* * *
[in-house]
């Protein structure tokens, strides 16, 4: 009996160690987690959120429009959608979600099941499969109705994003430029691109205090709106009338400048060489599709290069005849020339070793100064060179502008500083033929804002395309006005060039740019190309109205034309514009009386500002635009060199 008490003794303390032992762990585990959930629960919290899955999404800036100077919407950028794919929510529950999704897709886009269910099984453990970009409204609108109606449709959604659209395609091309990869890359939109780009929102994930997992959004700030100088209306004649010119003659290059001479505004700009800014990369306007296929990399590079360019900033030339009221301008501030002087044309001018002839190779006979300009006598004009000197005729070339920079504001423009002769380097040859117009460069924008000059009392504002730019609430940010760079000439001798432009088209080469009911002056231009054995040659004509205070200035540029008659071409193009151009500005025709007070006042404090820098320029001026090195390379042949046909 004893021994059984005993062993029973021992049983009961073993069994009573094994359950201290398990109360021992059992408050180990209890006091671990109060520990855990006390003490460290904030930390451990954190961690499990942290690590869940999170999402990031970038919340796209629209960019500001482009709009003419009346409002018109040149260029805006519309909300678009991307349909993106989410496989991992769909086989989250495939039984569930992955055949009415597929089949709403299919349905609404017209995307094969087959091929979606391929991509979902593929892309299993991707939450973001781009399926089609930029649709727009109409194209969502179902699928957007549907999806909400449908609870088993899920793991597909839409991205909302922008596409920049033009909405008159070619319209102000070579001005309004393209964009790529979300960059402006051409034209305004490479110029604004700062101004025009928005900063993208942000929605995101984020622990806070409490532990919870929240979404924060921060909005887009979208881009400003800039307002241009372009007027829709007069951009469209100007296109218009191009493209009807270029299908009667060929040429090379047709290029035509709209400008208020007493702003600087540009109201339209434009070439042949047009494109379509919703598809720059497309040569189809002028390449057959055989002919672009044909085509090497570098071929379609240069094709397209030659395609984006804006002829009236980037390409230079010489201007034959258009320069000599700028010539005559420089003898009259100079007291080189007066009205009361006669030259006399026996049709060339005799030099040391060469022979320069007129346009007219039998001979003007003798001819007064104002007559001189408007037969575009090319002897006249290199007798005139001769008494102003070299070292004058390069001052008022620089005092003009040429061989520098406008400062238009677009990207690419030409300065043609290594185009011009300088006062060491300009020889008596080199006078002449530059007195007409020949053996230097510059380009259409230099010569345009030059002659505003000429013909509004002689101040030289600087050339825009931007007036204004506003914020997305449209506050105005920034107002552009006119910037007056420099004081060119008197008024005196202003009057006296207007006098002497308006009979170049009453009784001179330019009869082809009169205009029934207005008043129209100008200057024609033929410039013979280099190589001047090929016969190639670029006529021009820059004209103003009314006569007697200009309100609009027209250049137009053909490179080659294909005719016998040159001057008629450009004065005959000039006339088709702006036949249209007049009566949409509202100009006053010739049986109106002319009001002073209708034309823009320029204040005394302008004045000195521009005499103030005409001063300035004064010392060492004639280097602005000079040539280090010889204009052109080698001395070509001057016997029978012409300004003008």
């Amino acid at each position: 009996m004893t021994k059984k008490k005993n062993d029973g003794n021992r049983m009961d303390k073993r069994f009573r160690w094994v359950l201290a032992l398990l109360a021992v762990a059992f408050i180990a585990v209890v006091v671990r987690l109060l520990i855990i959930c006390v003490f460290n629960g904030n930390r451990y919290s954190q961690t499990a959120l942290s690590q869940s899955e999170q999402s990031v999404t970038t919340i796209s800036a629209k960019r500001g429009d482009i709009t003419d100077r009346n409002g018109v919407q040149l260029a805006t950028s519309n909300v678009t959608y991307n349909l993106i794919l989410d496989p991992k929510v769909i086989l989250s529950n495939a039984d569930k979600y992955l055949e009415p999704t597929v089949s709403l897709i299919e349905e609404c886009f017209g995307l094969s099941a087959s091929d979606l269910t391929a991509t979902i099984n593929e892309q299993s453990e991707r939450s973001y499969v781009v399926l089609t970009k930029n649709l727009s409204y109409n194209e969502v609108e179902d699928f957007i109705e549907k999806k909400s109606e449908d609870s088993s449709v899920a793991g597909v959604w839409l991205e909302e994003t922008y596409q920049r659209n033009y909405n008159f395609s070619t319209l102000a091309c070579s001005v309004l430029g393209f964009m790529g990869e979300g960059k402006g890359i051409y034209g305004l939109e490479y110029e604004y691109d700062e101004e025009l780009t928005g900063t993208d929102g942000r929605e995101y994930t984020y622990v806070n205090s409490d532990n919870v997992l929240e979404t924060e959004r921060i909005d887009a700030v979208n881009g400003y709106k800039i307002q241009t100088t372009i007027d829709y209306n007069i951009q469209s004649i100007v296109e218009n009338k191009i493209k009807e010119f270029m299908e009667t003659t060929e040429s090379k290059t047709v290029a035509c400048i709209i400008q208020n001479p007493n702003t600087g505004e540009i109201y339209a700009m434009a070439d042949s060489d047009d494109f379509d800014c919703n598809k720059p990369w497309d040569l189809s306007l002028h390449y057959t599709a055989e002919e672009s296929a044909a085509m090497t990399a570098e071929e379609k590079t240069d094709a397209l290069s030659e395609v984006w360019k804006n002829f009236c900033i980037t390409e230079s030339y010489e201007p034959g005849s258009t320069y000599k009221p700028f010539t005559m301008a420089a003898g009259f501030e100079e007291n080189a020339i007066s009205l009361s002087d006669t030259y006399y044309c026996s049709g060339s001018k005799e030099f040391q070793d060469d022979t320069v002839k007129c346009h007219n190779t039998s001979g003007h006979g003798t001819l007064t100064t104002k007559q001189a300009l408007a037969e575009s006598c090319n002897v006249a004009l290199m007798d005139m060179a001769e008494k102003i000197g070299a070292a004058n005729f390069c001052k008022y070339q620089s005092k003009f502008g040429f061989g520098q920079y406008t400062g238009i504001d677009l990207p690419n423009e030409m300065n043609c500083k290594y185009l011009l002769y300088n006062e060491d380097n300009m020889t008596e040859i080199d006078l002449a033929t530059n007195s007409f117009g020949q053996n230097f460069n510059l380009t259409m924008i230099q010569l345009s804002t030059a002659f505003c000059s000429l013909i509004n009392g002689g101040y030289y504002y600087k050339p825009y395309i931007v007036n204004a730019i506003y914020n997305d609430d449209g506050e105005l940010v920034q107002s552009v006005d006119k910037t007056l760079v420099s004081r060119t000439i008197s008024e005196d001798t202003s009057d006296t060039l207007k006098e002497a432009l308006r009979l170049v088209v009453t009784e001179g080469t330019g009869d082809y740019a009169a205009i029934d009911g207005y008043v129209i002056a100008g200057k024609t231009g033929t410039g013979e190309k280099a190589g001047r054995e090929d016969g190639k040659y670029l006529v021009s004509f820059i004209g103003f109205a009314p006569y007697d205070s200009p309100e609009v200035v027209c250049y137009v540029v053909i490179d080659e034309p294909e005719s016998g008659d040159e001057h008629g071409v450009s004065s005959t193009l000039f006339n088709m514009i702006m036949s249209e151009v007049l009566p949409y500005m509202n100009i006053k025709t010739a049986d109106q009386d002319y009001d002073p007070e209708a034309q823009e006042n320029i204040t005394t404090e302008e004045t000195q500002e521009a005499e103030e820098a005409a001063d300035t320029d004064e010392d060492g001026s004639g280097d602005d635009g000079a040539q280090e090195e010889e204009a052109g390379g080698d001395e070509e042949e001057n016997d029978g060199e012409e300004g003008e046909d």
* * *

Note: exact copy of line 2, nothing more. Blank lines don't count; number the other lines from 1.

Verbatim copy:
């Protein structure tokens, strides 16, 4: 009996160690987690959120429009959608979600099941499969109705994003430029691109205090709106009338400048060489599709290069005849020339070793100064060179502008500083033929804002395309006005060039740019190309109205034309514009009386500002635009060199 008490003794303390032992762990585990959930629960919290899955999404800036100077919407950028794919929510529950999704897709886009269910099984453990970009409204609108109606449709959604659209395609091309990869890359939109780009929102994930997992959004700030100088209306004649010119003659290059001479505004700009800014990369306007296929990399590079360019900033030339009221301008501030002087044309001018002839190779006979300009006598004009000197005729070339920079504001423009002769380097040859117009460069924008000059009392504002730019609430940010760079000439001798432009088209080469009911002056231009054995040659004509205070200035540029008659071409193009151009500005025709007070006042404090820098320029001026090195390379042949046909 004893021994059984005993062993029973021992049983009961073993069994009573094994359950201290398990109360021992059992408050180990209890006091671990109060520990855990006390003490460290904030930390451990954190961690499990942290690590869940999170999402990031970038919340796209629209960019500001482009709009003419009346409002018109040149260029805006519309909300678009991307349909993106989410496989991992769909086989989250495939039984569930992955055949009415597929089949709403299919349905609404017209995307094969087959091929979606391929991509979902593929892309299993991707939450973001781009399926089609930029649709727009109409194209969502179902699928957007549907999806909400449908609870088993899920793991597909839409991205909302922008596409920049033009909405008159070619319209102000070579001005309004393209964009790529979300960059402006051409034209305004490479110029604004700062101004025009928005900063993208942000929605995101984020622990806070409490532990919870929240979404924060921060909005887009979208881009400003800039307002241009372009007027829709007069951009469209100007296109218009191009493209009807270029299908009667060929040429090379047709290029035509709209400008208020007493702003600087540009109201339209434009070439042949047009494109379509919703598809720059497309040569189809002028390449057959055989002919672009044909085509090497570098071929379609240069094709397209030659395609984006804006002829009236980037390409230079010489201007034959258009320069000599700028010539005559420089003898009259100079007291080189007066009205009361006669030259006399026996049709060339005799030099040391060469022979320069007129346009007219039998001979003007003798001819007064104002007559001189408007037969575009090319002897006249290199007798005139001769008494102003070299070292004058390069001052008022620089005092003009040429061989520098406008400062238009677009990207690419030409300065043609290594185009011009300088006062060491300009020889008596080199006078002449530059007195007409020949053996230097510059380009259409230099010569345009030059002659505003000429013909509004002689101040030289600087050339825009931007007036204004506003914020997305449209506050105005920034107002552009006119910037007056420099004081060119008197008024005196202003009057006296207007006098002497308006009979170049009453009784001179330019009869082809009169205009029934207005008043129209100008200057024609033929410039013979280099190589001047090929016969190639670029006529021009820059004209103003009314006569007697200009309100609009027209250049137009053909490179080659294909005719016998040159001057008629450009004065005959000039006339088709702006036949249209007049009566949409509202100009006053010739049986109106002319009001002073209708034309823009320029204040005394302008004045000195521009005499103030005409001063300035004064010392060492004639280097602005000079040539280090010889204009052109080698001395070509001057016997029978012409300004003008």